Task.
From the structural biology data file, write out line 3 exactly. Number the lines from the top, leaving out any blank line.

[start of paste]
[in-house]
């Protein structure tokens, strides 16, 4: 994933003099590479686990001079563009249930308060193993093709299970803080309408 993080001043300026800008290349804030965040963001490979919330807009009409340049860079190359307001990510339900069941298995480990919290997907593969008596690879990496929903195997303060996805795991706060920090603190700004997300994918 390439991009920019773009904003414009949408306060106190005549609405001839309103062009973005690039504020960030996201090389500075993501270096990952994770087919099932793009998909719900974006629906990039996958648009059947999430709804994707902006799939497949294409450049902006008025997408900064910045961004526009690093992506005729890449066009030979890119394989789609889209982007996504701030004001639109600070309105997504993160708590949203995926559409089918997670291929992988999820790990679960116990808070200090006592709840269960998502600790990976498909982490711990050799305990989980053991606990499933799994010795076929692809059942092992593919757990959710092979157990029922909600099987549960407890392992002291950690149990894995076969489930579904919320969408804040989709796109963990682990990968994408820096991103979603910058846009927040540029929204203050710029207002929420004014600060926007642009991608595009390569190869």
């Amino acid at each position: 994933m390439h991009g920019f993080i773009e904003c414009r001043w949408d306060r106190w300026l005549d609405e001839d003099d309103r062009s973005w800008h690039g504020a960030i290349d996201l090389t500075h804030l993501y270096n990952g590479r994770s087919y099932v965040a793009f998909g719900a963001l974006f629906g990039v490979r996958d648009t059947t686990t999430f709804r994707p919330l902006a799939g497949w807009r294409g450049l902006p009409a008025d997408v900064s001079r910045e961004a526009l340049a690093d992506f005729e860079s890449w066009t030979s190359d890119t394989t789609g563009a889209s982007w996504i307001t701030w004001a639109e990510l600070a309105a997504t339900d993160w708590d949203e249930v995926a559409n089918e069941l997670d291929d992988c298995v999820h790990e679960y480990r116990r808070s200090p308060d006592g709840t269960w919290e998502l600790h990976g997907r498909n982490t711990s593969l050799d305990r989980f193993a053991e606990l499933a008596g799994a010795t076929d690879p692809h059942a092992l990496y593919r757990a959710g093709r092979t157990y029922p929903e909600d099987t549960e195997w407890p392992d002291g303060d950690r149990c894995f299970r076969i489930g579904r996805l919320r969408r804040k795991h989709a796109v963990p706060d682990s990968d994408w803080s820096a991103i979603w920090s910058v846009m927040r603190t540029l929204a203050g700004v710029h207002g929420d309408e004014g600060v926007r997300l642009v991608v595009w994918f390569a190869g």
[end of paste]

């Amino acid at each position: 994933m390439h991009g920019f993080i773009e904003c414009r001043w949408d306060r106190w300026l005549d609405e001839d003099d309103r062009s973005w800008h690039g504020a960030i290349d996201l090389t500075h804030l993501y270096n990952g590479r994770s087919y099932v965040a793009f998909g719900a963001l974006f629906g990039v490979r996958d648009t059947t686990t999430f709804r994707p919330l902006a799939g497949w807009r294409g450049l902006p009409a008025d997408v900064s001079r910045e961004a526009l340049a690093d992506f005729e860079s890449w066009t030979s190359d890119t394989t789609g563009a889209s982007w996504i307001t701030w004001a639109e990510l600070a309105a997504t339900d993160w708590d949203e249930v995926a559409n089918e069941l997670d291929d992988c298995v999820h790990e679960y480990r116990r808070s200090p308060d006592g709840t269960w919290e998502l600790h990976g997907r498909n982490t711990s593969l050799d305990r989980f193993a053991e606990l499933a008596g799994a010795t076929d690879p692809h059942a092992l990496y593919r757990a959710g093709r092979t157990y029922p929903e909600d099987t549960e195997w407890p392992d002291g303060d950690r149990c894995f299970r076969i489930g579904r996805l919320r969408r804040k795991h989709a796109v963990p706060d682990s990968d994408w803080s820096a991103i979603w920090s910058v846009m927040r603190t540029l929204a203050g700004v710029h207002g929420d309408e004014g600060v926007r997300l642009v991608v595009w994918f390569a190869g």